Green energy as a commodity?

These are strange times for the alternative fuels industry.

Feedstock prices remain at an all time high.  Theft is a problem for most. Margins remain tight, even though from a credits perspective all the planets have temporarily aligned in favor of alternative fuels.

Those of us at Promethean have been working on understanding the set of things we are good at doing, and the set of things that we need to improve upon. Ours is an interesting industry in that what began as a boutique approach to making fuel is quickly transforming into a commodity business. It is an oddity to think that the higher form recycling we do everyday may soon be similar to industries like paper and scrap metal recycling. In those markets, brand differentiators are difficult to articulate, especially when the bars in fuel production are minimally set in terms of achieving the ASTM standard.  Many consider BQ 9000 to be the current differentiator between top tier producers, but ultimately the quality controls supported by this program will be adopted by most out of necessity if they are to survive, even if they do not pay a third-party auditor to confirm the existence of an active program.

We do have loyalists that visit us.  In many cases they are committed to B100 and a petroleum independent world, where those who drive can do so knowing that they have converted waste to energy. So are we. We also understand that to be truly sustainable we must not only be able to supply consistent fuel quality and quantities, as well as identifying and formulating products that serve a higher purpose for our feedstocks and byproducts.

Green energy as a commodity. It may sound horrible to some. The tone and tenor of the thought makes me uncomfortable as well. But there is a magic in the achievement, as any sufficiently advanced technology will appear to the unenlightened or lay person. We must pursue this sort of product anonymity and make it part of the common reality. True success in our business means that our products will enjoy a similar anonymity to their petroleum-based counterparts. They may be fundamentally different from petroleum products in the molecular sense, but in functionality they need to ultimately be superior, and lest we forget, price competitive.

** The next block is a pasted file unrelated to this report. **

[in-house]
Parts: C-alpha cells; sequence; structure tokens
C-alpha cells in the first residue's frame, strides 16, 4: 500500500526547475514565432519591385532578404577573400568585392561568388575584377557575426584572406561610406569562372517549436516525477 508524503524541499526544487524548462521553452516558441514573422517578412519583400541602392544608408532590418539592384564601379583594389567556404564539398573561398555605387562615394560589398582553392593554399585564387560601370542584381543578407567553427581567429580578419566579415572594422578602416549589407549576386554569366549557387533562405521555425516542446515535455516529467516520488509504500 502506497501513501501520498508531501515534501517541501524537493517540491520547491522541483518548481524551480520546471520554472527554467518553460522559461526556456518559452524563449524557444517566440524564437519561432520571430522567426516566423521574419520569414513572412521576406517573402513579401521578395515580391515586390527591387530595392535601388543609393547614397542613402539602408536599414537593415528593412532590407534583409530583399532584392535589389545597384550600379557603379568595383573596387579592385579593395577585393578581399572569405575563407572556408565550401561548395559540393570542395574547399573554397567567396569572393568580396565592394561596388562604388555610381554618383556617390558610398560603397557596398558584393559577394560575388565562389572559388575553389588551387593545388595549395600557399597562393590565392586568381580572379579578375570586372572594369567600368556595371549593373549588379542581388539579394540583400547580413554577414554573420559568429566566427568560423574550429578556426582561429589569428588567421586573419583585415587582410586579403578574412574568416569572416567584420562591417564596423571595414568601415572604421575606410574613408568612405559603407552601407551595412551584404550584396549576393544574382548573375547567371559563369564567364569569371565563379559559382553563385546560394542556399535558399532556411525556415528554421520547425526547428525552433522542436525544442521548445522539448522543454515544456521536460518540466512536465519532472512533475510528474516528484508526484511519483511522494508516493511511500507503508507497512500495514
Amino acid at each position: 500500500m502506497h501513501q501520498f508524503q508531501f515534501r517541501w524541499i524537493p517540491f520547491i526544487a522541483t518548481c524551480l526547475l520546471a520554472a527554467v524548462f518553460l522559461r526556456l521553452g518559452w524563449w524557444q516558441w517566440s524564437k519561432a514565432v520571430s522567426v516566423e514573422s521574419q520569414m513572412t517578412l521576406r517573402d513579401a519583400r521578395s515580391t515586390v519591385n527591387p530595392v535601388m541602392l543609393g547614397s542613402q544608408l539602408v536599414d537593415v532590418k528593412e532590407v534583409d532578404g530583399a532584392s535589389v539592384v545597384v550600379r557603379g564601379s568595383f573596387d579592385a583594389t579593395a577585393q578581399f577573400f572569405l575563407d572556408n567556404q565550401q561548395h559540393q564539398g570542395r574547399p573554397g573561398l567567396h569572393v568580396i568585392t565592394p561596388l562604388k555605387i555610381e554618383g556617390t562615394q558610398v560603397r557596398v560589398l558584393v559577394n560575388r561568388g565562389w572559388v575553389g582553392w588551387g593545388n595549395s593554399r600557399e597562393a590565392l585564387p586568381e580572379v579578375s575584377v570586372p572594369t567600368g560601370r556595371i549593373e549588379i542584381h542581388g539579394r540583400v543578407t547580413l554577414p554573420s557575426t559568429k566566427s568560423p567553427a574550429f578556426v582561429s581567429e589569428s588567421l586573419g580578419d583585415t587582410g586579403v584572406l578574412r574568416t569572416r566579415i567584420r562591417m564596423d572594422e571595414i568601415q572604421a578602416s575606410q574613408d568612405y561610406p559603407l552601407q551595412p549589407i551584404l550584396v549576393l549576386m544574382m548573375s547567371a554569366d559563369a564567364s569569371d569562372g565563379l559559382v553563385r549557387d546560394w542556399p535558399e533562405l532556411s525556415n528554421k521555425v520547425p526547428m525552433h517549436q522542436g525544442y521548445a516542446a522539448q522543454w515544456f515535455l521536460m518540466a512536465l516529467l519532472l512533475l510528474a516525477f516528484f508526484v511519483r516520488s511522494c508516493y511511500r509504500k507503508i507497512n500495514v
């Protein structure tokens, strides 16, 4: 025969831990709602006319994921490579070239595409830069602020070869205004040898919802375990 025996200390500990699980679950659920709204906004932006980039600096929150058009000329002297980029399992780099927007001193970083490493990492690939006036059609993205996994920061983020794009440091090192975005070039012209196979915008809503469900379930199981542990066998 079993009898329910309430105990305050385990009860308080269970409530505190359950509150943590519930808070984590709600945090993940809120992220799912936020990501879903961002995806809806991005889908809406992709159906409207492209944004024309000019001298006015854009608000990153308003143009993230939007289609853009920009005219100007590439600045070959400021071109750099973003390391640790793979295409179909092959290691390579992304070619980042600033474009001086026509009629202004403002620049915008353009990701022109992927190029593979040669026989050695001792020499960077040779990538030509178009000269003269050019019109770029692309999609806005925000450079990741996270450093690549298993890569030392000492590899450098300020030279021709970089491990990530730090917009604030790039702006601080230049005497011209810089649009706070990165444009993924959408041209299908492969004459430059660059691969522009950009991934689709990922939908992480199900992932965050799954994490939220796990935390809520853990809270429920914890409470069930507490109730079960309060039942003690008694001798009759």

Make it a better place!


Collective Biodiesel Conference 2011

I will be participating in a Collective Biofuels Conference this summer on Vancouver Island and Jessy Bradish, one of the conference organizers, requested that I pass along the details. If you believe anyone you know might be interested in attending please spread the word. I would really appreciate it!

The conference lasts a weekend and consists of workshops about biofuels, with a focus on sustainable biodiesel production and community case studies.

Several  industry stars have been recruited to speak and present, including Lyle Estill of Piedmont Biofuels and Josh Tickell, the director FUEL. You can see the full lineup on the CBC website.

Feel free to email with questions, and please pass this along to your contacts!

More information about the conference can be found below.

Make it a better place!


Collective Biofuels Conference
Fri, Aug 05 to Sun, Aug 07
Queen Margaret’s School, Duncan, BC, CA
Keywords: biofuel, biodiesel, biodiesel processing, biodiesel production, straight vegetable oil, ethanol, jatropha, algae, energy, advanced biofuels, sustainable energy, alternative energy, biomass, Vancouver Island, Canada, British Columbia, Duncan, Cowichan Vall
The Collective Biofuels Conference brings renewable energy experts, enthusiasts and interested beginners together to discuss all things biofuels, with a focus on biodiesel.

This year’s Collective Biofuels Conference features 20 workshops on sustainable community-scale biofuels – from grass-root…